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5. Democracy Deferred

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pp. 82-99

While Hua Guofeng struggled for his political survival, others in China were struggling for the return of human decency and dignity. In the fall of 1978 I visited China’s University of Science and Technology, once the crown jewel of the Chinese Academy of Science. During the Cultural Revolution the university had fallen on hard times. Convinced that its eminent faculty—many of whom were Western educated—constituted...

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6. Capitalism with Chinese Characteristics

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pp. 100-117

In July 1962, with China just beginning to recover from the catastrophic Great Leap Forward, Deng Xiaoping deeply offended Mao by arguing that economic performance was more important than ideological principle. As Deng famously put it, “It doesn’t matter if the cat is white or black, so long as it catches mice.” Now, twenty years later, Mao was dead, his economic theories had collapsed, and Deng’s willingness to experiment with new...

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7. The Road to Tiananmen

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pp. 118-137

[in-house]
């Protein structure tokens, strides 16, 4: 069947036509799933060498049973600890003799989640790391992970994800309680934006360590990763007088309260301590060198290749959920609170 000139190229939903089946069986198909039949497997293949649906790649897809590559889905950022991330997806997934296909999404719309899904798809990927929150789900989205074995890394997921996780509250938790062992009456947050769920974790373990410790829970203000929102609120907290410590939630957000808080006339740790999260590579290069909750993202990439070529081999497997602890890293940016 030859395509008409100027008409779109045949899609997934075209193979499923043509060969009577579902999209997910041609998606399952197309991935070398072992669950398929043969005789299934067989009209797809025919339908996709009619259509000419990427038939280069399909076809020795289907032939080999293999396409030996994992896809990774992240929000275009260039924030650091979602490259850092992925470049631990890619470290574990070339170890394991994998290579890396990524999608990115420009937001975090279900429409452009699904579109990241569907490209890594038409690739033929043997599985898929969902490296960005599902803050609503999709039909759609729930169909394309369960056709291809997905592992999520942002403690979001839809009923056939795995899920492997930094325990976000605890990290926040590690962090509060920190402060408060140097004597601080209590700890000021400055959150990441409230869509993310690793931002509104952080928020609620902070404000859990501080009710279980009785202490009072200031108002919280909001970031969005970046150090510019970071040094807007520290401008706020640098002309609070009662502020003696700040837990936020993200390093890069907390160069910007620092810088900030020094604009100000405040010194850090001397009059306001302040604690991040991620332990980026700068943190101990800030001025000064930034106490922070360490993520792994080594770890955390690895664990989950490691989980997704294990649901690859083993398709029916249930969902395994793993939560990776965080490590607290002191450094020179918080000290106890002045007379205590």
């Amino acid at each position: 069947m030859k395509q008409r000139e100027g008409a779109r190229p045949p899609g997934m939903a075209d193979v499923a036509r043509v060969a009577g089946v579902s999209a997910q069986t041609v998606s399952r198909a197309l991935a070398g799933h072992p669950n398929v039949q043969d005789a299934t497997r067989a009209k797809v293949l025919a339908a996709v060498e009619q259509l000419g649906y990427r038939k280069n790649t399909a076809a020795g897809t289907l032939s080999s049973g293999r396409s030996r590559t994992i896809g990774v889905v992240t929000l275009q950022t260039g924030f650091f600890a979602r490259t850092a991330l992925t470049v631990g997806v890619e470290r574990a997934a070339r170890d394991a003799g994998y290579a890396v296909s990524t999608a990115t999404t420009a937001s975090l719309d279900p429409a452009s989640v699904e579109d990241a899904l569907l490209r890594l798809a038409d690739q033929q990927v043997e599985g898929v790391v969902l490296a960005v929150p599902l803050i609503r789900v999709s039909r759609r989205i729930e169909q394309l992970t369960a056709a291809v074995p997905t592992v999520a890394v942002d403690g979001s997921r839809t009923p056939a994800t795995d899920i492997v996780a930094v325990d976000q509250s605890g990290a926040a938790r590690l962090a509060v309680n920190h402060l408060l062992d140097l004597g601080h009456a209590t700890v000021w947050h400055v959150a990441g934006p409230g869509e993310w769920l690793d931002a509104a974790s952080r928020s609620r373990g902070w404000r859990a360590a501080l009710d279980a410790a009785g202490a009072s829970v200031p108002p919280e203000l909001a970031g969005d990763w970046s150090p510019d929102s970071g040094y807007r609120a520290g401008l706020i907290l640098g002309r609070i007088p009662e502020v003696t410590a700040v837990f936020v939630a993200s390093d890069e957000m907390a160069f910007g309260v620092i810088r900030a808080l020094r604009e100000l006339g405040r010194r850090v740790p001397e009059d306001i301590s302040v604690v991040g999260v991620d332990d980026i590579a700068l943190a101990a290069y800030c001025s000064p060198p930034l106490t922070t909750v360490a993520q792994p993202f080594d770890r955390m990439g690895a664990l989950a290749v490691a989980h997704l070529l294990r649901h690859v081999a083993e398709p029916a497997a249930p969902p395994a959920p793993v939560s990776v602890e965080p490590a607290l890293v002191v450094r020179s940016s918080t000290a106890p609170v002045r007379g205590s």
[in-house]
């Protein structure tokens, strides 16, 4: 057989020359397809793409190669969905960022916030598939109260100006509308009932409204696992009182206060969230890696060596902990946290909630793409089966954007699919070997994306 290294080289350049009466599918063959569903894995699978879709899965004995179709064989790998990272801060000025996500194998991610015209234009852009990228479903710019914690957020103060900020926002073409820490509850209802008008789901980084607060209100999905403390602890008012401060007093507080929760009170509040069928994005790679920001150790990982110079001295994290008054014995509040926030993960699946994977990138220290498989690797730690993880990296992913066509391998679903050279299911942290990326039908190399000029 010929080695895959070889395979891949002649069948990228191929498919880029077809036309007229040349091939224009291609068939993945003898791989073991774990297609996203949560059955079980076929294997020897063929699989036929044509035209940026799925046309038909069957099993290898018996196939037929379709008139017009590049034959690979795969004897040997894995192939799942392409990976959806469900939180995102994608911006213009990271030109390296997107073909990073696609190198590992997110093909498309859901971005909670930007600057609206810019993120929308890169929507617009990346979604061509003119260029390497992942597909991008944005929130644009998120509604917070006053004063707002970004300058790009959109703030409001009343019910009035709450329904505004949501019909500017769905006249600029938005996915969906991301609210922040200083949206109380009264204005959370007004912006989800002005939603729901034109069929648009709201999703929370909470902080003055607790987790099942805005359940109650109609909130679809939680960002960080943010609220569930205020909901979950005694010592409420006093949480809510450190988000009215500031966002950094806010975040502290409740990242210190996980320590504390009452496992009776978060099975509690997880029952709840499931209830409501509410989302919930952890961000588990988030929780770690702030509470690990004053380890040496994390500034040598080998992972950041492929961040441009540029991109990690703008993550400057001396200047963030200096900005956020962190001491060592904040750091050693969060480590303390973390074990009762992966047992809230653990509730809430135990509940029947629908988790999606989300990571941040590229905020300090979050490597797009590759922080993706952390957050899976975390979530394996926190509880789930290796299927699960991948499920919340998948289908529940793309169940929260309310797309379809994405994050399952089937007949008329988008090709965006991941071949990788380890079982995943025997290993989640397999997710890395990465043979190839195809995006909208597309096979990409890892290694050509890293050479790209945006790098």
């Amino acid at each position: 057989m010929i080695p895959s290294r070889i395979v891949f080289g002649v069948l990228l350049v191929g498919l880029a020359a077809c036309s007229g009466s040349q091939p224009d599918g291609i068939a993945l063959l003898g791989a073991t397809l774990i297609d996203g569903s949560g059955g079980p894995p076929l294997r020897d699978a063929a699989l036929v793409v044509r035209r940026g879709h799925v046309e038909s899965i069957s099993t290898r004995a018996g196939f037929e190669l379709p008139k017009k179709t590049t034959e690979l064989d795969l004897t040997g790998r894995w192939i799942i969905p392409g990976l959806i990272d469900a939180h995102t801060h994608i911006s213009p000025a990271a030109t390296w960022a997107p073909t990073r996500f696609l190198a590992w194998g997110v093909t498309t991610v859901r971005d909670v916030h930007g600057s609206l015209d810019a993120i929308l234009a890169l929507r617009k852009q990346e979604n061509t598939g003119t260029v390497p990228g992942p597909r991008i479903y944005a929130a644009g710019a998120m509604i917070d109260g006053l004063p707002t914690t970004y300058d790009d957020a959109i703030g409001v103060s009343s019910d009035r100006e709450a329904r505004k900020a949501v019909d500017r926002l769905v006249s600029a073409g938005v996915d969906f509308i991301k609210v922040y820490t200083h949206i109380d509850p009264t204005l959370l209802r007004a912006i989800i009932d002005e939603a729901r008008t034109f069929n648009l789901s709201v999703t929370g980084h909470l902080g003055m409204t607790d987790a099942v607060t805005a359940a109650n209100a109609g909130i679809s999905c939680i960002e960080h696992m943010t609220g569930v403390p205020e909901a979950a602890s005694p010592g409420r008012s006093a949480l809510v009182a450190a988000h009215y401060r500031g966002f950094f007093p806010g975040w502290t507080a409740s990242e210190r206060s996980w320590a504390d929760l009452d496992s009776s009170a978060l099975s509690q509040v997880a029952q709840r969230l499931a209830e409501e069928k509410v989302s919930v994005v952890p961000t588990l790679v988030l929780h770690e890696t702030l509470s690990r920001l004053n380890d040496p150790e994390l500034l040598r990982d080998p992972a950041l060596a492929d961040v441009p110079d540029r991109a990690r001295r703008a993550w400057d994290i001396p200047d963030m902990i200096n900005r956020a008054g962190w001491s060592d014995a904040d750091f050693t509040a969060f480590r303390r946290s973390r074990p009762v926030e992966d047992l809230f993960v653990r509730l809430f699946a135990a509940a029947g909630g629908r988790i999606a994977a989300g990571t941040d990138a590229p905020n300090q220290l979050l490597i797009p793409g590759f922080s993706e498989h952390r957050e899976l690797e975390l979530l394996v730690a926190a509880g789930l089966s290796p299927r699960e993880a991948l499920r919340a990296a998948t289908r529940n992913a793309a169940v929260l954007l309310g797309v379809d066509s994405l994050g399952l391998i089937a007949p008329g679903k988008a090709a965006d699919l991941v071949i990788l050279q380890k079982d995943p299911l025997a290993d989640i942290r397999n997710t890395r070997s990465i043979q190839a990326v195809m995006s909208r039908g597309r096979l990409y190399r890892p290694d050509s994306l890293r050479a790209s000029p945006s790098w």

I was working in the backyard of my home in the leafy Los Angeles suburb of Woodland Hills when the phone rang. It was President’s Day weekend, February 1989. Both kids were away at school—Matthew working on an M.A. in international relations at Johns Hopkins and Kristen, our youngest, studying music at Berkeley. Carolyn answered the phone...

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8. After the Deluge

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pp. 138-155

Systematic repression of political dissidents continued throughout June and July 1989, and I returned to China at the end of August at the request of John Hawkins, UCLA’s dean of international studies. The repression had raised concerns about the future viability of the university’s educational and research exchanges with China, and Dean Hawkins asked me to undertake a firsthand assessment of the situation there and make a...

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9. China Rising

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pp. 156-171

My return to Peking University in the fall of 1993 was a real eye- opener. On my previous visit, three years earlier, the Beida campus had been swathed in a volatile mix of grief, anger, and resignation. In the interval, massive changes had taken place in the world—and in China. A dozen Communist regimes in Eastern and Central Europe had collapsed in the Velvet Revolution of 1989, throwing a deep fright into Beijing’s leaders, who...

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10. God in the Machine

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pp. 172-187

In addition to fueling a rising tide of nationalism, China’s accelerated economic growth in the 1990s also ushered in the new Information Age. At the beginning of the decade there had been fewer than 7 million private, fixed-line telephone subscribers in all of China, with an additional 200,000 mobile phone users. By decade’s end, those numbers had jumped...

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11. The Wild, Wild West

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pp. 188-217